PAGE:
Russell Fox: Yeah sure. And I’ll get back to the specific question, because I think reading about things on pages of journals or reading about people’s experiences of success on blogs and things like that, that's really helpful, but I'm getting circle right back around to talk about a way to connect in in the Australian context with other people who are implementing, some of them further along in their journey than others, and that's the Association for Positive Behaviour Support Australia – just to flag it, I will come back to it.
So when thinking about the links between positive behaviour support and academic learning, there are several things that Erin and I talk about and one is that we consider academic learning as being behaviour. We’re just doing behaviour that's focused on the domains of academics. We’re talking about reading behaviour – and within reading behaviour that's a general, sort of set of skills that we use. I mean, there's the decoding of words, for some people they're tracking with their finger as part of their reading process – there are a range of skills within there.
And so each of those is a behaviour. So we think about that as behaviour. So when we're talking about learning, we’re talking about behaviour. When we’re talking about behaviour, we’re talking about behaviour.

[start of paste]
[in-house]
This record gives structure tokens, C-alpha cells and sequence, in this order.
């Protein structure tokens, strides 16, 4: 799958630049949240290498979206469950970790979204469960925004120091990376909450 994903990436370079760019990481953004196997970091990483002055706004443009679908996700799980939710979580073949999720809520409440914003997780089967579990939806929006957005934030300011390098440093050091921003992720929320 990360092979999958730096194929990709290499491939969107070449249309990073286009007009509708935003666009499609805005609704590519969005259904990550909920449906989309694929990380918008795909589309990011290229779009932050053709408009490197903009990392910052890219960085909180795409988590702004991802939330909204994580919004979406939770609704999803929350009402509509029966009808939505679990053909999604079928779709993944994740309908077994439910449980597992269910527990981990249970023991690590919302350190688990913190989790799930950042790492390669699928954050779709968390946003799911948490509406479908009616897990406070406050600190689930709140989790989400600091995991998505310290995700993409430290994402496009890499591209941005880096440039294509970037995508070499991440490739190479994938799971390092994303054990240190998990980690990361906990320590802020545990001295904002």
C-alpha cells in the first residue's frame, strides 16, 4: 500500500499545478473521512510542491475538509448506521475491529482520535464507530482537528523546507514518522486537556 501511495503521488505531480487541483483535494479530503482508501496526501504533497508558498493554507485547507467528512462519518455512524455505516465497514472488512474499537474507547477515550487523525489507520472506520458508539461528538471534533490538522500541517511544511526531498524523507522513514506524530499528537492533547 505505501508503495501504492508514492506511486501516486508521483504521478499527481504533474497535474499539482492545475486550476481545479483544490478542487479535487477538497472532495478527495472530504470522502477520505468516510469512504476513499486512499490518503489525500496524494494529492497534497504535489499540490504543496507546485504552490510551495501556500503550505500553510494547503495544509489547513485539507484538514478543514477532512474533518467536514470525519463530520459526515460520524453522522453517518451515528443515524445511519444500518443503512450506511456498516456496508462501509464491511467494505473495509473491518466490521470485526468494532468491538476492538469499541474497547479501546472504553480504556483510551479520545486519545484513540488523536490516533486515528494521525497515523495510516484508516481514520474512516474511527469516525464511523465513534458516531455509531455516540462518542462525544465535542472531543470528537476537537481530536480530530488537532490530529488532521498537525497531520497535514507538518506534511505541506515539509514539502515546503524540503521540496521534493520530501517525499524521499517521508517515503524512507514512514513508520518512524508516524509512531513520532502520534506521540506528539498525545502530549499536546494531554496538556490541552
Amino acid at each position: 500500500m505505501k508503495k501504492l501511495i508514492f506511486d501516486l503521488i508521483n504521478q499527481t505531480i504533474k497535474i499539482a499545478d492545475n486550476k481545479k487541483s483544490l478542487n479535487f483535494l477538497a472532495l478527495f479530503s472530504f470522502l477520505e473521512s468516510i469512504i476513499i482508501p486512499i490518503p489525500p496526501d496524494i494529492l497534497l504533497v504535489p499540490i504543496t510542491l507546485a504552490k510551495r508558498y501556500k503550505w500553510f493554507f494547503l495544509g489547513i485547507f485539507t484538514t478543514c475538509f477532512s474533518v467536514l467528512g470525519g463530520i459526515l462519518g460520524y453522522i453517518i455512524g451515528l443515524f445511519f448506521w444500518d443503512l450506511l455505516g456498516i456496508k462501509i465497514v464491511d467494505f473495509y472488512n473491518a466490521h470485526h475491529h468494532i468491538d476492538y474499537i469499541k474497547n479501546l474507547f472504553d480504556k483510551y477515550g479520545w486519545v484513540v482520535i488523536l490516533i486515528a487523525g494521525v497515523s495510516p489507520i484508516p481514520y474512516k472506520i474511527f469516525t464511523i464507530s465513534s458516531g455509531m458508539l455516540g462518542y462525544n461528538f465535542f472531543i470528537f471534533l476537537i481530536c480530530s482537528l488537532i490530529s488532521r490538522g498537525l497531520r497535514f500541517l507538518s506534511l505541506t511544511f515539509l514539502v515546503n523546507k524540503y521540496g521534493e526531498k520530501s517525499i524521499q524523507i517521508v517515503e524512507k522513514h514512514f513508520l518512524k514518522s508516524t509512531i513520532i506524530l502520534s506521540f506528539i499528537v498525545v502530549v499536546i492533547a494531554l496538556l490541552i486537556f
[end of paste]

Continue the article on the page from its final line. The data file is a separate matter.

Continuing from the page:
And so the strategies that we're talking about here, really come back to the core things that teachers do as part of their work, which is assessing student progress; assessing their skill level currently; what the next skill is; and then going about teaching and providing feedback on their progress towards those skills (be it academic or social).
So in terms of the links at sort of a conceptual level, yeah, we're talking about learning as behaviour, behaviour as behaviour, and assessment, planning for the next skill development, and then providing feedback and reinforcement for learning, or correction if we need to, as being critical to that.
We do see when we implement PBS [positive behaviour support] or school-wide positive behaviour support [SWPBS], or PB4L (Positive Behaviour for Learning) – because the listeners across Australia will be calling it different things – we do see that it buys us more time to get back to instruction.